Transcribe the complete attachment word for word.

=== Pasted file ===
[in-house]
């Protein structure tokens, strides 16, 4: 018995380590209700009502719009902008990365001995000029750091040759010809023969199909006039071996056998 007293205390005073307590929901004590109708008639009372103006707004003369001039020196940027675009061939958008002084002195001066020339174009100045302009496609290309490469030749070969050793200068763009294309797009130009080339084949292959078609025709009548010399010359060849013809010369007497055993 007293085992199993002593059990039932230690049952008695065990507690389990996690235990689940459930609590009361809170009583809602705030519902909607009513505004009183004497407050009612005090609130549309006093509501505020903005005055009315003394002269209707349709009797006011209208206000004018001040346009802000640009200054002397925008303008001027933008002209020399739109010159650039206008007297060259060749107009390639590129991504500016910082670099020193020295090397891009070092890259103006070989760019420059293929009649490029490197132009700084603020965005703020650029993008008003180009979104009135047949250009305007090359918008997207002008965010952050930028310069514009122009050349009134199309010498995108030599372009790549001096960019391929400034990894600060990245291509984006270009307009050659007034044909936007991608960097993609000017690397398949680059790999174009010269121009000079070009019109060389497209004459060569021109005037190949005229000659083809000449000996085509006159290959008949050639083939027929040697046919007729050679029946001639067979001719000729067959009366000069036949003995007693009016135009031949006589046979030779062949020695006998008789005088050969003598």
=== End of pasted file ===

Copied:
[in-house]
């Protein structure tokens, strides 16, 4: 018995380590209700009502719009902008990365001995000029750091040759010809023969199909006039071996056998 007293205390005073307590929901004590109708008639009372103006707004003369001039020196940027675009061939958008002084002195001066020339174009100045302009496609290309490469030749070969050793200068763009294309797009130009080339084949292959078609025709009548010399010359060849013809010369007497055993 007293085992199993002593059990039932230690049952008695065990507690389990996690235990689940459930609590009361809170009583809602705030519902909607009513505004009183004497407050009612005090609130549309006093509501505020903005005055009315003394002269209707349709009797006011209208206000004018001040346009802000640009200054002397925008303008001027933008002209020399739109010159650039206008007297060259060749107009390639590129991504500016910082670099020193020295090397891009070092890259103006070989760019420059293929009649490029490197132009700084603020965005703020650029993008008003180009979104009135047949250009305007090359918008997207002008965010952050930028310069514009122009050349009134199309010498995108030599372009790549001096960019391929400034990894600060990245291509984006270009307009050659007034044909936007991608960097993609000017690397398949680059790999174009010269121009000079070009019109060389497209004459060569021109005037190949005229000659083809000449000996085509006159290959008949050639083939027929040697046919007729050679029946001639067979001719000729067959009366000069036949003995007693009016135009031949006589046979030779062949020695006998008789005088050969003598």